“Dealing with an immediate crisis puts everything on the back burner,” he says. “I think voting is really important to renters. I think voting is really important to low-income people. But when the primary issue of your day is how are you going to feed your kids or how are you going to find a place to sleep at night, the policy concerns of a federal election fade to the background, for very understandable reasons.”
This idea of being too overwhelmed to vote is true even for homeowners when they are financially stressed. A recent Purdue University study touched on how unemployment could hamper voter turnout by looking at the 2008 recession. Researcher Ben McCartney, an expert in household finance and voter participation, found that a 10% decline in home prices decreased the participation rate of the average homeowner by 1.6%—equal to about 800,000 potential votes over the 2010 and 2012 national elections. The threat of foreclosure and financial stresses were more pressing than, for example, the need to find their polling place. This year, potential voters struggling due to pandemic-related layoffs may be more concerned about their current financial situation than with voting, which could affect turnout.
NLIHC is working to increase low-income voter participation through its Our Homes, Our Votes: 2020 campaign, as well. The coalition has run the campaign, which focuses on registering and educating low-income renters and affordable housing advocates around voting, for years, Lindstrom says, but this year the effort has been expanded as more Americans face financial struggles and as election rules change often amid the pandemic. The campaign stresses the fact that without low-income and renter participation, low-income housing interests won’t be represented in policy decisions.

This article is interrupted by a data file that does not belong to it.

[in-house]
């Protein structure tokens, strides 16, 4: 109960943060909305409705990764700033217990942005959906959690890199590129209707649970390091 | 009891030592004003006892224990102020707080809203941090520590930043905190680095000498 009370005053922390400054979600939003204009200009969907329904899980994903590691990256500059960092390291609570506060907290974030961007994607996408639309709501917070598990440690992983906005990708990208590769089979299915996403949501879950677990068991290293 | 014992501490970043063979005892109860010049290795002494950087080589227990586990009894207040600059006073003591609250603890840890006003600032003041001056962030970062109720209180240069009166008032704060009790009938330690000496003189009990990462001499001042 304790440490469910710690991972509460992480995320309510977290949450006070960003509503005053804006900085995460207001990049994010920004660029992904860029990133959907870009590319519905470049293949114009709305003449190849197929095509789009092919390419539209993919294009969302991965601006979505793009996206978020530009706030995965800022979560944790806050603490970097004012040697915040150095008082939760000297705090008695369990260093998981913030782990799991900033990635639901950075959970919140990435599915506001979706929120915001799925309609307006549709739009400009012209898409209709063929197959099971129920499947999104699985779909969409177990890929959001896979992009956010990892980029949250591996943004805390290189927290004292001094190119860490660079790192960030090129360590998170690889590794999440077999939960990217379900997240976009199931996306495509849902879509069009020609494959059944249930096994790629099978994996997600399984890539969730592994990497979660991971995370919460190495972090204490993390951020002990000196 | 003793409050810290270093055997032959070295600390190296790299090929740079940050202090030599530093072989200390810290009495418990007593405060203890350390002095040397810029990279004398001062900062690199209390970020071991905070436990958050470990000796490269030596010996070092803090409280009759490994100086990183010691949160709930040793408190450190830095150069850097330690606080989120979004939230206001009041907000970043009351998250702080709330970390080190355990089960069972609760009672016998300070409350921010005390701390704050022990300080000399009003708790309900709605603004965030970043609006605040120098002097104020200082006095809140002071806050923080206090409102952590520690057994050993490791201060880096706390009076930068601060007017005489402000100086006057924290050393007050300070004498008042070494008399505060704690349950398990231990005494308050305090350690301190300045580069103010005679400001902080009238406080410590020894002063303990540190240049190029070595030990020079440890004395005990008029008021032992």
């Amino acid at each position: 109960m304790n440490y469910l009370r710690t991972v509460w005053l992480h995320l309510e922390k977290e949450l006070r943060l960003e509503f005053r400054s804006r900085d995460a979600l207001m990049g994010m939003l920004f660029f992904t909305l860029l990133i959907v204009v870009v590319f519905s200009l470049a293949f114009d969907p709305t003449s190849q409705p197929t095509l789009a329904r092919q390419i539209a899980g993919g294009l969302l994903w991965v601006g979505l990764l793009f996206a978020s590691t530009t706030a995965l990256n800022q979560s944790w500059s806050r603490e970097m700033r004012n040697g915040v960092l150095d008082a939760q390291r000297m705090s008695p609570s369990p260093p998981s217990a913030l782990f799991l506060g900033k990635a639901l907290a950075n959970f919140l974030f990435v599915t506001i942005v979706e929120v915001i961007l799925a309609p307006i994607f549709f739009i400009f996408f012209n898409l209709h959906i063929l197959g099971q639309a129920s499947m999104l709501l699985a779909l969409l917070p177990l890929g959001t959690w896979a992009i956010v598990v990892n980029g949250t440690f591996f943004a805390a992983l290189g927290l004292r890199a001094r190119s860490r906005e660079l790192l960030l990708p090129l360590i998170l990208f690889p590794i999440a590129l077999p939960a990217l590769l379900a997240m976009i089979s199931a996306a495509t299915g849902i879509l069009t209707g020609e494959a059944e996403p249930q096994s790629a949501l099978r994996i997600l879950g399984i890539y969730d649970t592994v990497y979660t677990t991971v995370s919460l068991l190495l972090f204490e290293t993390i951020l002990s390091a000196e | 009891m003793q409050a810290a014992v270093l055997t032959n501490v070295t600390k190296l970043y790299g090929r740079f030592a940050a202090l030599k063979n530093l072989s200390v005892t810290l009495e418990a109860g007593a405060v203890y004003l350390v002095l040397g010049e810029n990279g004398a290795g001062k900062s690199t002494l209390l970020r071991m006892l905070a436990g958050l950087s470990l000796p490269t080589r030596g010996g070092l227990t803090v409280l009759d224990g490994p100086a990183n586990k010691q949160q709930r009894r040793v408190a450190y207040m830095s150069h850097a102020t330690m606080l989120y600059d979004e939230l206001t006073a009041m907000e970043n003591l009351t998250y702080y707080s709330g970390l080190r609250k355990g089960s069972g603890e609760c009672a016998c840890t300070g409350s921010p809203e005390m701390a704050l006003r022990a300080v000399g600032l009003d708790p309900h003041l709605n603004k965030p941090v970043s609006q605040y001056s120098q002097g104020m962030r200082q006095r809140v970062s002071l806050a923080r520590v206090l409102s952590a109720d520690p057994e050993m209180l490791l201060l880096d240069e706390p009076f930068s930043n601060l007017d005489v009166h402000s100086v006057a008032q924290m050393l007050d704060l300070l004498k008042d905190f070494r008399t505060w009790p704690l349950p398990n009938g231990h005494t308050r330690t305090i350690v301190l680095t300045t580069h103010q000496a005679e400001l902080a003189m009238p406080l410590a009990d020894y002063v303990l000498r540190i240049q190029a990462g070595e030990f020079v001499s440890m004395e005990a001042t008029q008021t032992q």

Housing interests may be especially important during a local election, but as we get closer to the national election in November, it’s still crucial that renters vote. “We feel the reason that affordable rental housing is so often ignored by policymakers, when they choose to instead support home ownership and mortgages [is] because policy makers don’t recognize renters, as much, as a reliable source of votes,” he says. The Our Homes, Our Votes site is still being updated as states make decisions about early voting and absentee ballots; Lindstrom says they aim to have all that information, including how to register to vote if you don’t have an address and how to vote by mail, for each state by the end of August.
NLIHC also hopes to expand its work in encouraging communities to require landlords to provide voter registration documents when someone moves in to their unit, since they’re already establishing proof of age, residence, and citizenship with their lease paperwork. Minneapolis and St. Paul did pass such ordinances in 2016, but in March of this year a judge overturned them, ruling that it violated landlords’ First Amendment rights. When Madison, Wisconsin, put in place such a requirement in 2012, local landlord organizations strongly opposed it and refused to comply, saying it’s “not appropriate” for them “to be doing the work of the alders and the political parties.” To Lindstrom, this clearly shows the political power renters could have. “It doesn’t take much analysis of that to realize that landlords understand what happens when renters vote,” he says.